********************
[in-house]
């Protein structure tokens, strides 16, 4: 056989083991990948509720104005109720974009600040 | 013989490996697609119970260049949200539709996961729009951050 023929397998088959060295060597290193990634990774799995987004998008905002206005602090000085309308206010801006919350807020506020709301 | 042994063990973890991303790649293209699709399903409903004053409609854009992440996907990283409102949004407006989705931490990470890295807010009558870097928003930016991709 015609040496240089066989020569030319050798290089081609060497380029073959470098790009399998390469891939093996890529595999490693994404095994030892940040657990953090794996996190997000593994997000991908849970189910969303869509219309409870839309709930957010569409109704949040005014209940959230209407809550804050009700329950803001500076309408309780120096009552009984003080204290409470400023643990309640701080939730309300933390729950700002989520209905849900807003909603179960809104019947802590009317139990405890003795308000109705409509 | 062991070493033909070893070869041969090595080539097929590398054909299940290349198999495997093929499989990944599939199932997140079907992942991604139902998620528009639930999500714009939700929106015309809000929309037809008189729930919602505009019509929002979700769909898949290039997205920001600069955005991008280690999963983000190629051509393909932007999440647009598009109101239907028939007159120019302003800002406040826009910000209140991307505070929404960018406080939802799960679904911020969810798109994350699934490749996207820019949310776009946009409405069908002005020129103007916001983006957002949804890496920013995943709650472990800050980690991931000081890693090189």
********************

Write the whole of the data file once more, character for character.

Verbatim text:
[in-house]
């Protein structure tokens, strides 16, 4: 056989083991990948509720104005109720974009600040 | 013989490996697609119970260049949200539709996961729009951050 023929397998088959060295060597290193990634990774799995987004998008905002206005602090000085309308206010801006919350807020506020709301 | 042994063990973890991303790649293209699709399903409903004053409609854009992440996907990283409102949004407006989705931490990470890295807010009558870097928003930016991709 015609040496240089066989020569030319050798290089081609060497380029073959470098790009399998390469891939093996890529595999490693994404095994030892940040657990953090794996996190997000593994997000991908849970189910969303869509219309409870839309709930957010569409109704949040005014209940959230209407809550804050009700329950803001500076309408309780120096009552009984003080204290409470400023643990309640701080939730309300933390729950700002989520209905849900807003909603179960809104019947802590009317139990405890003795308000109705409509 | 062991070493033909070893070869041969090595080539097929590398054909299940290349198999495997093929499989990944599939199932997140079907992942991604139902998620528009639930999500714009939700929106015309809000929309037809008189729930919602505009019509929002979700769909898949290039997205920001600069955005991008280690999963983000190629051509393909932007999440647009598009109101239907028939007159120019302003800002406040826009910000209140991307505070929404960018406080939802799960679904911020969810798109994350699934490749996207820019949310776009946009409405069908002005020129103007916001983006957002949804890496920013995943709650472990800050980690991931000081890693090189």